Assault and Battery Lawyers in Myrtle Beach, SC
The Myrtle Beach assault and battery defense lawyers at Axelrod and Associates have the experience that you need to get your charges dismissed, find a resolution that meets your goals, or try your case to a jury when necessary.
If you are convicted of assault and battery in SC, it could mean jail time, prison, fines, and a record that brands you as a violent person. It is critical that you get a defense lawyer on your case immediately who knows how to prepare your case for trial and negotiate with your prosecutor.
Your assault and battery lawyer on the Axelrod team will:
- Meet with you to discuss your case and your options,
- Investigate your case and gather the evidence you will need to negotiate with the prosecutor or try your case to a jury,
- Get and review the evidence that the prosecution will use against you,
- Retain and consult with expert witness or investigators when they can help with your defense,
- Prepare your case for trial,
- Negotiate with your prosecutor, and
- Get your case dismissed, negotiate a resolution that meets your goals, or try your case to a jury.
What is Assault and Battery in SC?
Assault means to threaten a person with physical harm with the present ability to carry out the threat. For example, if I raise my fist and say, “I’m going to punch you,” that’s assault. Or, if I point a gun at a person, that is assault.
Battery is when you physically harm a person – it involves physical contact. If you punch someone in the nose, that’s battery. Or, if you fire a gun and the bullet strikes a person, that is a battery (and possibly murder or attempted murder).
SC law combines the offenses of 1) assault and 2) battery into the single offense of “assault and battery.” Depending on the facts of the case and how it is charged, however, the crime could be based on either an assault or a battery…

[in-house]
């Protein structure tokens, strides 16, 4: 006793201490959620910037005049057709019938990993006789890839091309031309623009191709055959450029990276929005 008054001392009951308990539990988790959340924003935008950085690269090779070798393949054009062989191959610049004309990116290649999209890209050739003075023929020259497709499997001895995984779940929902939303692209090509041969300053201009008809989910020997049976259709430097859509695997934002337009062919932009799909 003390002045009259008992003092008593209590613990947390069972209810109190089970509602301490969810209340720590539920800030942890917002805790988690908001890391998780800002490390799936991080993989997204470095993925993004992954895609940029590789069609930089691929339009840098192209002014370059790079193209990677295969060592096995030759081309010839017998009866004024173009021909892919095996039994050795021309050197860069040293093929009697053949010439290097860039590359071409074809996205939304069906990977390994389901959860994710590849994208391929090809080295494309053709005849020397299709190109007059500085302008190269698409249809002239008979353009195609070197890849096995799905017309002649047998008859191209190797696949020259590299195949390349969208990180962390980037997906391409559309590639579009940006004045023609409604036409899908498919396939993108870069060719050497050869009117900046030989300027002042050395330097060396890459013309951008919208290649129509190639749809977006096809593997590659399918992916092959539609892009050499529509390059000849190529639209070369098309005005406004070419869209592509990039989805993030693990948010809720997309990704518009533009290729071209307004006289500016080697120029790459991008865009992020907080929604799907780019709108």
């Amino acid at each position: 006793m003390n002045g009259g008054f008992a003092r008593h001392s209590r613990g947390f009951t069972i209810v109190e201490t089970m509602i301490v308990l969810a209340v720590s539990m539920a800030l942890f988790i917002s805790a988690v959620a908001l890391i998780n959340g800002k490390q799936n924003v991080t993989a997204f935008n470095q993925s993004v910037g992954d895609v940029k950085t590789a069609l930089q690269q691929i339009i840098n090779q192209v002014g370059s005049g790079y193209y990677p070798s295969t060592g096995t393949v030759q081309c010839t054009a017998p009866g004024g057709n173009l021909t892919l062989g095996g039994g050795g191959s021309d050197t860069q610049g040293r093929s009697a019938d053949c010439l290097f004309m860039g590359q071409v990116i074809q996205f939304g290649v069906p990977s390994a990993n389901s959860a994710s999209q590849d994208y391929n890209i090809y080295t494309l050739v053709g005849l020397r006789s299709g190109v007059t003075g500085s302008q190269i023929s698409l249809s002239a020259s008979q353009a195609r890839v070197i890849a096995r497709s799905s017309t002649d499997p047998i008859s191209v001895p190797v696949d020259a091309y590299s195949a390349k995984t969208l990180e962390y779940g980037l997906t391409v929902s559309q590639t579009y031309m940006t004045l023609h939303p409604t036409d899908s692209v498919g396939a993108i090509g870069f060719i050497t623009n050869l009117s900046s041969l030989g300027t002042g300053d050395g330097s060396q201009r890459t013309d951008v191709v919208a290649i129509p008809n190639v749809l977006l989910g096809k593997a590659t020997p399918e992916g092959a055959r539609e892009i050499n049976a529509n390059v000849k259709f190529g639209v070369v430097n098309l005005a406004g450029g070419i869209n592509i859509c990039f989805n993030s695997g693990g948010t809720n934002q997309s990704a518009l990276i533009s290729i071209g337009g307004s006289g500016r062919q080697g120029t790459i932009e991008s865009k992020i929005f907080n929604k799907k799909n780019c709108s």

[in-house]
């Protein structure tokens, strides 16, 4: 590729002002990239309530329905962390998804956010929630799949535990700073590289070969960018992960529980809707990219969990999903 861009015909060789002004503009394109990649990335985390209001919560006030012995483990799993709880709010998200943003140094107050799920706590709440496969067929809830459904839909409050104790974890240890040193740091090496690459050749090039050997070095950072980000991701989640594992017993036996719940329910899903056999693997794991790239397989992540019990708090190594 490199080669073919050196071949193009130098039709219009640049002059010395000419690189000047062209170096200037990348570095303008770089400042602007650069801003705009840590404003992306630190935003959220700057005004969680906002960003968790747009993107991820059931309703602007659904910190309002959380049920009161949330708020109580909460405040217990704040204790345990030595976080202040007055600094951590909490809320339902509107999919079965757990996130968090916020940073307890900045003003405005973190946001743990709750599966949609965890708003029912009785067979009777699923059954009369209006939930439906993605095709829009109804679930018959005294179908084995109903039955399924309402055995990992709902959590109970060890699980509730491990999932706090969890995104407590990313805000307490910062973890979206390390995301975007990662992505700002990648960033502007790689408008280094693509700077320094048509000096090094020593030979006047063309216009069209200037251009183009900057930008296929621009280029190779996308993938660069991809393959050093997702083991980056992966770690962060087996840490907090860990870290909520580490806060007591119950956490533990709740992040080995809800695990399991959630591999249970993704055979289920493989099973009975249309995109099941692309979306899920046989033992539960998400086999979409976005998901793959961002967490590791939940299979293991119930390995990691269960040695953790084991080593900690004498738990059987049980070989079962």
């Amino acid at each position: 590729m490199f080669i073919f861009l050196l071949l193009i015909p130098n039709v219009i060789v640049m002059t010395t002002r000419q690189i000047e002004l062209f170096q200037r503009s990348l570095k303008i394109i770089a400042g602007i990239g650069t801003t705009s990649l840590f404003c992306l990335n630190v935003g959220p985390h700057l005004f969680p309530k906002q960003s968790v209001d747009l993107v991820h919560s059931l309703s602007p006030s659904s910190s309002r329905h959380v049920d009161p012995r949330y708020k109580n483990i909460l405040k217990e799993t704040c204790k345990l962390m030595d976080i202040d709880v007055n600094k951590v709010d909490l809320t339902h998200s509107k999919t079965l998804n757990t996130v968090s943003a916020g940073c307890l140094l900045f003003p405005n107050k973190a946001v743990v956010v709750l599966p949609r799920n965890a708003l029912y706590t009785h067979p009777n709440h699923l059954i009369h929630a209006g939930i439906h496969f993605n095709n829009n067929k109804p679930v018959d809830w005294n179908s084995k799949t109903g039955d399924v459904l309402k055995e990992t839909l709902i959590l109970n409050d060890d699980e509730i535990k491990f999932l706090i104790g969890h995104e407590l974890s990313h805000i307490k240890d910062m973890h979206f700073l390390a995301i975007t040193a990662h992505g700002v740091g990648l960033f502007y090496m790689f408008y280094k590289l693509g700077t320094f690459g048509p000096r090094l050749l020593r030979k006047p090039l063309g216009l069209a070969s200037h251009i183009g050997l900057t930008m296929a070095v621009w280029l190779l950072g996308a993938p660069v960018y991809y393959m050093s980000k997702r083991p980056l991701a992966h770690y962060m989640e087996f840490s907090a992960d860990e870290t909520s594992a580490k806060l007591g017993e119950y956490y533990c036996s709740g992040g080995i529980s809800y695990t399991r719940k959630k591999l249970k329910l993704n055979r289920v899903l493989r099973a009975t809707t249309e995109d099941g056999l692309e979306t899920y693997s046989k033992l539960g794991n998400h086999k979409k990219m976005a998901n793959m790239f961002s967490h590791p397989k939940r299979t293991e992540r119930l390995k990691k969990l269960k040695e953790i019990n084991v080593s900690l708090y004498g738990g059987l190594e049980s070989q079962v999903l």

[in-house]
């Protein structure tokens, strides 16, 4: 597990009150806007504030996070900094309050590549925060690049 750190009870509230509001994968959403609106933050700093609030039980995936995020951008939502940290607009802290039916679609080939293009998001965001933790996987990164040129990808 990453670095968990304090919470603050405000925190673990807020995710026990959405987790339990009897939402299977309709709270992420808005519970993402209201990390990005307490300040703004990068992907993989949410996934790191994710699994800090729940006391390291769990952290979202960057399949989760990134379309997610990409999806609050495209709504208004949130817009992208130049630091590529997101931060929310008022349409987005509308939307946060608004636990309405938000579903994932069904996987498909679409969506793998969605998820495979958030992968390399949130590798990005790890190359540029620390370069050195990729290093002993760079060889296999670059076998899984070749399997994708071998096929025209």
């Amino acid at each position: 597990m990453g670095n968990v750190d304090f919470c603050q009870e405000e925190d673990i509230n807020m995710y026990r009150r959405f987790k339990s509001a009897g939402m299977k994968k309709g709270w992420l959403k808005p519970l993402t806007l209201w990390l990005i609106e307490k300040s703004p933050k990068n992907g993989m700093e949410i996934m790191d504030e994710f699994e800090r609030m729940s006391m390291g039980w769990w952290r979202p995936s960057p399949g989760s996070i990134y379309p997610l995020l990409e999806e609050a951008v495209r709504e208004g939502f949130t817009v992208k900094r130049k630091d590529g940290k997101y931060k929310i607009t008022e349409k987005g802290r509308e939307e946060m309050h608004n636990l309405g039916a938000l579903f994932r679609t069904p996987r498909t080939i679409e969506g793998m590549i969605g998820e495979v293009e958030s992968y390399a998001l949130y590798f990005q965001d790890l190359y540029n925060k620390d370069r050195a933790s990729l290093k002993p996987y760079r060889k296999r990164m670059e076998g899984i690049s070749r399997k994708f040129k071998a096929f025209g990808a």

Assault and Battery 3rd Degree
Third-degree assault and battery charges involve either 1) injuring another person (battery) or 2) threatening to injure another person (assault).
Assault and battery third degree is usually charged when the alleged victim has minor injuries like bruises, minor cuts, or scrapes, and it carries up to 30 days in jail.
Assault and Battery 2nd Degree
Second-degree assault and battery charges also involve either 1) injuring another person or 2) threatening to injure a person, but also:
- It resulted in moderate bodily injury or could have result in moderate bodily injury, or
- It involved touching another person’s private parts.
Moderate bodily injury is defined in SC Code Section 16-3-600 as “physical injury that involves prolonged loss of consciousness, or that causes temporary or moderate disfigurement or temporary loss of the function of a bodily member or organ, or injury that requires medical treatment when the treatment requires the use of regional or general anesthesia or injury that results in a fracture or dislocation.”
Private parts is defined as “the genital area or buttocks of a male or female or the breasts of a female.”
2nd degree assault and battery carries up to three years in prison.
Assault and Battery 1st Degree
First-degree assault and battery could mean 1) assault or 2) battery. If the alleged victim is injured (battery), it is assault and battery first degree if:
- The defendant touched the alleged victim’s private parts without consent and with a lewd intent, or
- The battery happened during the commission of a burglary, robbery, kidnapping, or theft.
If there was an assault only (a threat or attempt to injure), it is assault and battery first degree if:
- The assault would have caused great bodily injury or death, or